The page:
• 0
    0

    As long I know until recently countries like Japan and S.Korea were issuing preferential visas for English teachers from all over the world ,so that they can help in developing the language. The same was true, years ago where many Lankans were recruited in Zambia, Tanzania, Nigeria and many other places to teach English. Vice versa when people from China and Russia move to West , they may have to take English Proficiency exams to qualify for respective occupation. As long I am concerned I want my child to learn English, so that he/she can benefit as me (education) and not go through the misery of studying for the first time, after entering Medical School.

  • 1
    1

    Laksiri Fernando,

    We had debated for long to elevate English to the status of an Official Language in Sri Lanka and as a medium of instruction for higher education, the time has come to take decisive action without wavering .

    There may be thousands of objections, but all these objections could be faced and bridged, if only we have the conviction.

    If there is a will, there is a way.

  • 2
    0

    As my supervisor in one of my previous jobs said Sri Lanka missed the boat in 1950s. The world technology outlook was changing rapidly with the advent of electronic age (with the invention of semi conductor transistor) . And lot of labor intensive industries were becoming unviable in the West and were being outsourced to other countries . Countries like Singapore, South Korea, Japan quickly adopted them (at that time Si Lanka was so prosperous, Lee Kuan Yew, the Singapore head of state, admired Sri Lanka a lot).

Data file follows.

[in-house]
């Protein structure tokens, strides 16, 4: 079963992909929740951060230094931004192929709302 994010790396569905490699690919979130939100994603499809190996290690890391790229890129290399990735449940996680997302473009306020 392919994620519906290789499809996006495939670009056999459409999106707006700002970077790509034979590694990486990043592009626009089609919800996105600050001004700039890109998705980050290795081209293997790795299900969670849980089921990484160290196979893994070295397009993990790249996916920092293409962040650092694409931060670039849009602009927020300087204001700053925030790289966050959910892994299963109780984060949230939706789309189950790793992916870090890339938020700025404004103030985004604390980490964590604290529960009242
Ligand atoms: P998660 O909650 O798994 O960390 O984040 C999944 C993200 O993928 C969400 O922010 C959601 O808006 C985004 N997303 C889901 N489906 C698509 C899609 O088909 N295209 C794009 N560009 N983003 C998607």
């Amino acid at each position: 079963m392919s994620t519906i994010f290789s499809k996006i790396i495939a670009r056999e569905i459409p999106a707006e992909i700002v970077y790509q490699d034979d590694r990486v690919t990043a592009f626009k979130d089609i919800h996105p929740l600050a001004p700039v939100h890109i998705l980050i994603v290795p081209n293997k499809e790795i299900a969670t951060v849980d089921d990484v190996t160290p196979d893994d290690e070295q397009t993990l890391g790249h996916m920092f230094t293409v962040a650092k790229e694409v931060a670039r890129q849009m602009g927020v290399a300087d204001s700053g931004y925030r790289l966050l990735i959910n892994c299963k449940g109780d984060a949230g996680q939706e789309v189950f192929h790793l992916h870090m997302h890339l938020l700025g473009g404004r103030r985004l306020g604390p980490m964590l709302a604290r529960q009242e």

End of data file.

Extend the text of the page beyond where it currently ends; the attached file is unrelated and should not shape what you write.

What did our politicians, high ranking official and newly minted engineers/doctors/scientists from the University of Ceylon did during that time ? Impressed each other with the best standards of written and spoken English. The legendary administrative service (Ceylon civil service) is best known for their high level proficiency in English. Sad that they did not have the time or the acumen to understand the changing world economic outlook and conditions and get a piece of technology being transferred to launch Sri Lankan economy towards a knowledge based one

    • 2
      1

      Sena,
      Very true. But it’s not the English per se. It is the shameful Sri Lankan pompous mindset! Our people will use any entity to jaw about, whilst the minions will sit gawking (all the while Koreans were working for the happiness of their Masses). Sri Lanka was asked to teach English, and the fellows taught Elocution and Shakespeare.  Whole problem with Motherland…….still suffering inferiority complex on what the British did to them. No, we do not need Shakespeare  and Austen at tertiary levels. What we need is taxpayer rupee to be spent from pre-K upwards on basic functional 21st-century English.

  • 0
    0